Leash Laws and Off-leash Dog Attacks

Leash Laws and Off-leash Dog Attacks | Dog Walker Littleton, CO The weather is warmer and that means more people are outside walking their dogs. Unfortunately, that also means more off leash dogs as well. Littleton has strict leash laws. According to the city’s website, leash laws with the City of Littleton are as followed:

“Both the City of Littleton and South Suburban Parks and Recreation require that, outside of designated off-leash parks, pets must be on a leash at all times. Both park rules and city ordinances specify that the leash cannot be more than six feet long. Retractable leashes are not allowed anywhere in the city, including the High Line Canal, Lee Gulch Trail, and the Mary Carter Greenway/South Platte Park area.”

Unfortunately, not everyone follows the local leash laws. Knowing what to do when an off-leash dog approaches you, is crucial to your safety and your pet’s safety. Not too long ago, one of our dog walkers was attacked by two off-leash dogs while walking with a client’s dog. Thankfully she and the dog are okay, but the incident reminded us that we all must be aware of our surroundings even when enjoying a leisurely stroll with one of our canine companions.

What Do I Do When An Off-leash Dog Is Approaching?

If you see an off-leash dog approaching, stay calm and attempt to move your dog away. Avoid running as this may cause the other dog to chase you. Cross the street to create distance and find a barrier, like a parked car. If the other dog follows or if there is not enough time to react and move away, keep control of your dog and try to keep your dog as still as possible. Put yourself between your dog and the off-leash dog. Then in a loud voice, tell the other dog “NO”, or use another command it may know such as stay, sit, or go home. If the approaching dog does not listen, throw treats down and try to make an exit with your dog. If needed you may need to use an air horn, or a pet safe deterrent spray to keep the dog away.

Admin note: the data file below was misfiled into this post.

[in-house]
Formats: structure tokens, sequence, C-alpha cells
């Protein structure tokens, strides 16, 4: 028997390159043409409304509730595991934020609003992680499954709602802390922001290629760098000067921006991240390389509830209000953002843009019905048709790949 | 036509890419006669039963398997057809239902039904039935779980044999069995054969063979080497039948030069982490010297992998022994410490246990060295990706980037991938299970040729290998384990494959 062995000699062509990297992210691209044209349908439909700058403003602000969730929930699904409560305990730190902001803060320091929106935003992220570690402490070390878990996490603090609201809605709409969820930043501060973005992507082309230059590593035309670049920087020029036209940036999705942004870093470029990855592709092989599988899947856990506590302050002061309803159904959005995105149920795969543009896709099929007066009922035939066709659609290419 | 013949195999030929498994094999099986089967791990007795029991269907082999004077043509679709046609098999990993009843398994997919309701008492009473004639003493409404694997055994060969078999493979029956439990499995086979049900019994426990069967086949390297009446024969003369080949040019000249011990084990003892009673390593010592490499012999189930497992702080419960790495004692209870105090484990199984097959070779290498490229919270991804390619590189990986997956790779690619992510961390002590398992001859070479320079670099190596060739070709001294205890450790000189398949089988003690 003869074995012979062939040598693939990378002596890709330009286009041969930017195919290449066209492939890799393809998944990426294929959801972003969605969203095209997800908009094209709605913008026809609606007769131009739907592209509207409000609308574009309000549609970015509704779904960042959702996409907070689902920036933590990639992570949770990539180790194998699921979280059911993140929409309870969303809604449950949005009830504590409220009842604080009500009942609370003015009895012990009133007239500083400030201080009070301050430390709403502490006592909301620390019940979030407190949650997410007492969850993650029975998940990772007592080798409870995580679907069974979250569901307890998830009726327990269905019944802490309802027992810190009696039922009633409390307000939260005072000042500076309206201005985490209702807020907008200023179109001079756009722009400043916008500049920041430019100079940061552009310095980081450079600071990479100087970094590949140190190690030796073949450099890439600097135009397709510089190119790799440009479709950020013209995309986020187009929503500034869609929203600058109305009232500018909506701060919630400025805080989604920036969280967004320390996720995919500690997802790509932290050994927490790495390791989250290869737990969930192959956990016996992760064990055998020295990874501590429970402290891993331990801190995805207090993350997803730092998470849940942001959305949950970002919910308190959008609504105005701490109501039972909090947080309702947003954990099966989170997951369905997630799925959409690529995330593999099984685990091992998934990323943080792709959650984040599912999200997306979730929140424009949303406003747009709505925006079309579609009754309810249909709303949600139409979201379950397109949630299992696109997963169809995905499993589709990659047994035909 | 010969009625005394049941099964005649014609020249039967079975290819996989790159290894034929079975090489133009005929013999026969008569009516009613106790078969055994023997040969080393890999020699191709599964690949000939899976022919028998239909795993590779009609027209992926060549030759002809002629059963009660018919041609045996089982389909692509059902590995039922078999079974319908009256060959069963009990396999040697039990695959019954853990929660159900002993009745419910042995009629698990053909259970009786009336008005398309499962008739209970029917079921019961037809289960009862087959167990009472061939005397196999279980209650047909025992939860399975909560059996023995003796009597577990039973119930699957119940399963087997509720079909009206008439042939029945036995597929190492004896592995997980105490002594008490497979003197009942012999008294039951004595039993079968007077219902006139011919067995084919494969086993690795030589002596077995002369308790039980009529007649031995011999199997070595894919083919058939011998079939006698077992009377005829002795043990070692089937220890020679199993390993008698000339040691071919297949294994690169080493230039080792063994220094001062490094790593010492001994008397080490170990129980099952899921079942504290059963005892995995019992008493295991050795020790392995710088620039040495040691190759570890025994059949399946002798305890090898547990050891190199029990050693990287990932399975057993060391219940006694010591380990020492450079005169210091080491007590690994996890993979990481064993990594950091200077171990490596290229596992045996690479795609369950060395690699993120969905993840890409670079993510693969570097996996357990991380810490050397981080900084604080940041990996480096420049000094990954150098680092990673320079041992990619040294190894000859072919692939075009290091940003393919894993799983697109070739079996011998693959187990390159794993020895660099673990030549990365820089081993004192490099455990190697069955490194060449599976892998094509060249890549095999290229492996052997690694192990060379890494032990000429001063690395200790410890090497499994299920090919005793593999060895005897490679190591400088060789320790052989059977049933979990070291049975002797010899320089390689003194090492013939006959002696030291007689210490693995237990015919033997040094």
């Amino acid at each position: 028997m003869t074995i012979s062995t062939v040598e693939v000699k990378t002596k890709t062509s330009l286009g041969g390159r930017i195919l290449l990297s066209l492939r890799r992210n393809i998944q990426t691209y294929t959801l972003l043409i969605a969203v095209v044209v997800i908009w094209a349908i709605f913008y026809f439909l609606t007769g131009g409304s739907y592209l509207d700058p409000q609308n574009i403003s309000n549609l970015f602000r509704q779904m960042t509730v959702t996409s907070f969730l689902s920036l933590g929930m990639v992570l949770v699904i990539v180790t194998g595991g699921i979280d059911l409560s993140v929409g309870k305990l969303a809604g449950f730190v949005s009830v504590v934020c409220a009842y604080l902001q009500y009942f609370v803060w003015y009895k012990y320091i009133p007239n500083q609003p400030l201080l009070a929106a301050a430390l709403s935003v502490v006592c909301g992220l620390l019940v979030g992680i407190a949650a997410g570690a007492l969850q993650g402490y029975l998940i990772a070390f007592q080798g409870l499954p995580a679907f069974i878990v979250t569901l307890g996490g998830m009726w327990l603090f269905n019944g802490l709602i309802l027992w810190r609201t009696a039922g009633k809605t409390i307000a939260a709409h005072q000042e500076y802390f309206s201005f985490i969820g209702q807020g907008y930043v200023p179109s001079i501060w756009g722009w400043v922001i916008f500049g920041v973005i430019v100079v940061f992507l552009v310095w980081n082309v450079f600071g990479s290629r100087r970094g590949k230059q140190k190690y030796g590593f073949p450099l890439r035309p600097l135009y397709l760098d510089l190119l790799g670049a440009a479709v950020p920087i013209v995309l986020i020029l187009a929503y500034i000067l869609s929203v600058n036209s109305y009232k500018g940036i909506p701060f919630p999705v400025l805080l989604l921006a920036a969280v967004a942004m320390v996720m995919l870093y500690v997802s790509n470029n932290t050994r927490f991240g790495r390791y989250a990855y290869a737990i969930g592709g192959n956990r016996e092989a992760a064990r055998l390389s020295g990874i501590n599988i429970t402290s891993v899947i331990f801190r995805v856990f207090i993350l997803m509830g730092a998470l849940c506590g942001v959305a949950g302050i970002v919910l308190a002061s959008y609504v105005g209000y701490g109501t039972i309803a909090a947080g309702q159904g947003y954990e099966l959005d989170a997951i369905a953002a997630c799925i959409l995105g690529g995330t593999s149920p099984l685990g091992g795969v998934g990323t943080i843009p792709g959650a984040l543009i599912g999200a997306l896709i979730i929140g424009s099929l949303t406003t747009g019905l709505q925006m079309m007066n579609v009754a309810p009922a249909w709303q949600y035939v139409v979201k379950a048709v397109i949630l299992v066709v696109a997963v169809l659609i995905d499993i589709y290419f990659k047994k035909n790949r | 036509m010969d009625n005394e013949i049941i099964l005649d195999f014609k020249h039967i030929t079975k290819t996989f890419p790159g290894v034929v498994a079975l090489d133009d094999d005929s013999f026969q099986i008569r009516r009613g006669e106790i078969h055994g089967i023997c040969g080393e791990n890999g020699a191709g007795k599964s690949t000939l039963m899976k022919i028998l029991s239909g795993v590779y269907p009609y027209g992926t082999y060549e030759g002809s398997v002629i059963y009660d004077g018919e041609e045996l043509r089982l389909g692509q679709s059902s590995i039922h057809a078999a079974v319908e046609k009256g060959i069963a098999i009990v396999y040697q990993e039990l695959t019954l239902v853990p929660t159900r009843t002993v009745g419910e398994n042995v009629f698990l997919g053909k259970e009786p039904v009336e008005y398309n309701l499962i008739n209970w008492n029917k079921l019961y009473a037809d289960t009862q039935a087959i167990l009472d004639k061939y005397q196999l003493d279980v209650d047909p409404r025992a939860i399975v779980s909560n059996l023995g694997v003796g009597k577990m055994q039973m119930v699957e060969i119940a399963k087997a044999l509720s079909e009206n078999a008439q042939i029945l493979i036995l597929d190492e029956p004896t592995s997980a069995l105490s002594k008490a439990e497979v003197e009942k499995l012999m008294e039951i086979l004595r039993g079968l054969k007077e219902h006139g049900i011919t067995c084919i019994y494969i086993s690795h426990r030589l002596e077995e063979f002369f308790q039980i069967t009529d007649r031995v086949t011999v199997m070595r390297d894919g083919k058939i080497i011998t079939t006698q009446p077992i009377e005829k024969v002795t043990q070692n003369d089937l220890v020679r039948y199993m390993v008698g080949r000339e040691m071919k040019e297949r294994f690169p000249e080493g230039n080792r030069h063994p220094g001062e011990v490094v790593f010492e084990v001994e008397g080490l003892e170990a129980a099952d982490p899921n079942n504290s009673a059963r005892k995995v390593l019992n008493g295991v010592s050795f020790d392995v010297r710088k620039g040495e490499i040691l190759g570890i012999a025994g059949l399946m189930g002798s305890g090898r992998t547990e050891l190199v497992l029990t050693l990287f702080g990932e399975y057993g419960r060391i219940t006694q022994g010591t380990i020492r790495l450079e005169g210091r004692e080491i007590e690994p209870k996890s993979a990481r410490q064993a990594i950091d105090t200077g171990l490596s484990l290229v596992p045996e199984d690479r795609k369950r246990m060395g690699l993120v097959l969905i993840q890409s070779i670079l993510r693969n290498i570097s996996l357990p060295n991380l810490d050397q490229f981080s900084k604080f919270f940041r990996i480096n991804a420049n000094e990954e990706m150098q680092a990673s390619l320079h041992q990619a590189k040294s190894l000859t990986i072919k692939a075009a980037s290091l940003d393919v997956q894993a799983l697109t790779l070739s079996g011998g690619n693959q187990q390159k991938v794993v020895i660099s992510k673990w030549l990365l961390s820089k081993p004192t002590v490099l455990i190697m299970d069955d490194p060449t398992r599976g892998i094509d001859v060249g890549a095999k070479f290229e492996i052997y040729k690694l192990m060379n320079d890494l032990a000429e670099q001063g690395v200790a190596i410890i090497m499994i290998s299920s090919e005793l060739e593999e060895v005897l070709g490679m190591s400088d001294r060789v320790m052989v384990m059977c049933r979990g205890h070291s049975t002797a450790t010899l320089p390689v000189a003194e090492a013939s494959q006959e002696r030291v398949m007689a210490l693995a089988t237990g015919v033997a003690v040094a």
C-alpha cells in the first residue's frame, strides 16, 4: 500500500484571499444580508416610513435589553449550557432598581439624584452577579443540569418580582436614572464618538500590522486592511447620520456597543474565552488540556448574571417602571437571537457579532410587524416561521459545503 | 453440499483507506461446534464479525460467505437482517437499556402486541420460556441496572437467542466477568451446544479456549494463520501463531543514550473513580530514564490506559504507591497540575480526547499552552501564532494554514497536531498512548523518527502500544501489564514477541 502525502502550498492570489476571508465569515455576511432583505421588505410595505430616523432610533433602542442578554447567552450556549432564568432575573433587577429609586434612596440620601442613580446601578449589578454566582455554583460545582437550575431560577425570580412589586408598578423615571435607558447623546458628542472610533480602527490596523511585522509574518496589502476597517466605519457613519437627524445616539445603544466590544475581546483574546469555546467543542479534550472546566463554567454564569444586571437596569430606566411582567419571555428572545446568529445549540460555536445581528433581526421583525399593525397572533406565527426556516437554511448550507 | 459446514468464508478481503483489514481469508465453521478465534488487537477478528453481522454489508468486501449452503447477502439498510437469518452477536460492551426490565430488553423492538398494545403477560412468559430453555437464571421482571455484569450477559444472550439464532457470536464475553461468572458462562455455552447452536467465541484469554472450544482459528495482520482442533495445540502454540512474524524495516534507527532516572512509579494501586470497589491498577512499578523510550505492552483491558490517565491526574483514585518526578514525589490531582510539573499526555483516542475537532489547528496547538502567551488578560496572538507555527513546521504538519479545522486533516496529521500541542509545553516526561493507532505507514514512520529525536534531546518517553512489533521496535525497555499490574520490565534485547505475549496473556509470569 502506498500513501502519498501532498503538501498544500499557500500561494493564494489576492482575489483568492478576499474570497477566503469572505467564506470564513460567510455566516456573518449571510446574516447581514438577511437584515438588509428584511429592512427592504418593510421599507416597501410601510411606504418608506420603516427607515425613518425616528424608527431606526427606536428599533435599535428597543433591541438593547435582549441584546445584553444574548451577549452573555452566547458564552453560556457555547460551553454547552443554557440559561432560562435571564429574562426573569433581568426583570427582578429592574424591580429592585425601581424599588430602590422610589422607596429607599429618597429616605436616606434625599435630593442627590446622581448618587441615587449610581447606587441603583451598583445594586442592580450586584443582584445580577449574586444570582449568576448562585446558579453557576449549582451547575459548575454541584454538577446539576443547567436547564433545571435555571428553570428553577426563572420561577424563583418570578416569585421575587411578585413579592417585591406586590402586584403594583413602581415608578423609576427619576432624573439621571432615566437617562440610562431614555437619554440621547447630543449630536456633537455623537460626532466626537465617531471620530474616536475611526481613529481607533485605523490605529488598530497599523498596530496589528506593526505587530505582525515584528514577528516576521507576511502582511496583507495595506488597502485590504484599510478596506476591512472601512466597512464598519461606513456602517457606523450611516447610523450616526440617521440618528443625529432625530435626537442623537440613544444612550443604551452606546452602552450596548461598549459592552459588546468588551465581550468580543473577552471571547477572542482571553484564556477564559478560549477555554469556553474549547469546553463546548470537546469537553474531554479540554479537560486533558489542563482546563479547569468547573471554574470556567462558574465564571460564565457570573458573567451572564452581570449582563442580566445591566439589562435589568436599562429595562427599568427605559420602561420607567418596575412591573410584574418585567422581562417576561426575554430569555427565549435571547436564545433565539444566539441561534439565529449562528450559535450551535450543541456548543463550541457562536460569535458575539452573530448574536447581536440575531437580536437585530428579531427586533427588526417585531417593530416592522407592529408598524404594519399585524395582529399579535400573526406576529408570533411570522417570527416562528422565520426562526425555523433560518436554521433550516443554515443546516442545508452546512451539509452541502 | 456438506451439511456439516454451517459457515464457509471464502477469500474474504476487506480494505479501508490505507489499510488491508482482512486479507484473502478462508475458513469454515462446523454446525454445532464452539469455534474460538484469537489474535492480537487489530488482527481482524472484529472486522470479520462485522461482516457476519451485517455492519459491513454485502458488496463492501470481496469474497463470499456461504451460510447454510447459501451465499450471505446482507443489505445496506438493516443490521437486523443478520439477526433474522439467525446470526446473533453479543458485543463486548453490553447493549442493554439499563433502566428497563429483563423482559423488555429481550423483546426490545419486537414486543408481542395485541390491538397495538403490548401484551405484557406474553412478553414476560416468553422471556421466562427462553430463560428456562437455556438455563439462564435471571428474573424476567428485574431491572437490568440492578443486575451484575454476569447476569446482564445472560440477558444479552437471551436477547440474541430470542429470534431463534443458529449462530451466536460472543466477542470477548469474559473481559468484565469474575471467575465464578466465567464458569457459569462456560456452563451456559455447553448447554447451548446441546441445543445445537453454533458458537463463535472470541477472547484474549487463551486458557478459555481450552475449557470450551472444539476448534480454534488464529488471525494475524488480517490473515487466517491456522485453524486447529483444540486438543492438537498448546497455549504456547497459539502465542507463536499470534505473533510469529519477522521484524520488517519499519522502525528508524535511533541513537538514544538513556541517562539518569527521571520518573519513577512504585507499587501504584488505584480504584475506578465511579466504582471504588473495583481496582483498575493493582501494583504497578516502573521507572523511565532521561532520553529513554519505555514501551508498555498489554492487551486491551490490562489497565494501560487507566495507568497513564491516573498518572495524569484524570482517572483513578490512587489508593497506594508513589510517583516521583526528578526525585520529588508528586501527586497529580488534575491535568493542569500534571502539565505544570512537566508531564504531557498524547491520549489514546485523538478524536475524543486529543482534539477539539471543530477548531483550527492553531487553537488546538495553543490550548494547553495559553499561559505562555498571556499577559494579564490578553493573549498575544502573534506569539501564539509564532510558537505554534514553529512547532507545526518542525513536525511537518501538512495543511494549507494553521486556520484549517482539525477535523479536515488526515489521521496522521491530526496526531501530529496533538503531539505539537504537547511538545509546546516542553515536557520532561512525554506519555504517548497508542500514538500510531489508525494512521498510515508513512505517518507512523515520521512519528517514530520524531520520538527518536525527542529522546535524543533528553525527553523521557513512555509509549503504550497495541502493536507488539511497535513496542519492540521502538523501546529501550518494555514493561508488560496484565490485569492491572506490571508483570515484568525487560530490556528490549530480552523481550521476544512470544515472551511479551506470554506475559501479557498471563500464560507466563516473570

What if I Do Not Have Treats Or A Method To Keep The Approaching Dog Away?

If you do not have an air horn or deterrent spray, relax and stay calm. Most off-leash dog encounters end peacefully. However, if a fight ensues, do not try and separate the dogs alone! Try to find someone else to help you so that each of can should grab the back legs of each dog in a wheelbarrow-like fashion, then lift the dogs up. As soon as the dogs are separated move them away from each other to prevent them from re-engaging. If you are unable to find someone to help you, grab the legs of the more aggressive dog in a wheelbarrow-like fashion, and lift. Move that dog as far away from the other as you can. Once the dogs have been separated and you and your dog are safe, immediately call the police to report the incident so the police can be sure to give a citation to the pet owner that was not abiding by the local leash laws. It is also important to take your dog to the veterinarian for an exam to assess any bite wounds he may have received during the altercation.

What Products Do We Recommend To Use As A Deterrent?

There are many products on the market. Citronella spray is a safe and effective way to ward off an oncoming dog while on a walk. PetSafe sells SprayShield® Animal Deterrent Spray>. According to their website, “when sampled at the Canine Aggression Research Center, it was found to be as effective on moderately aggressive dogs as other personal defense products including 10% pepper spray solution.” Carrying an air horn such as this one listed on Amazon is recommended by Humane Societies for keeping approaching dogs at bay. Carrying an extra slip on lead such as this one sold by Doctors Foster & Smith can help you get ahold of the off-leash dog which may help prevent a fight.

Written by Julie Gajewski. Julie has been pet sitting and working in the veterinary industry as both a technician and hospital administrator since 1997. She is a pet business consultant and a guest blog writer for pet sitters across the world. She lives in Florida with her husband and furry children, 2 Pugs and 4 cats.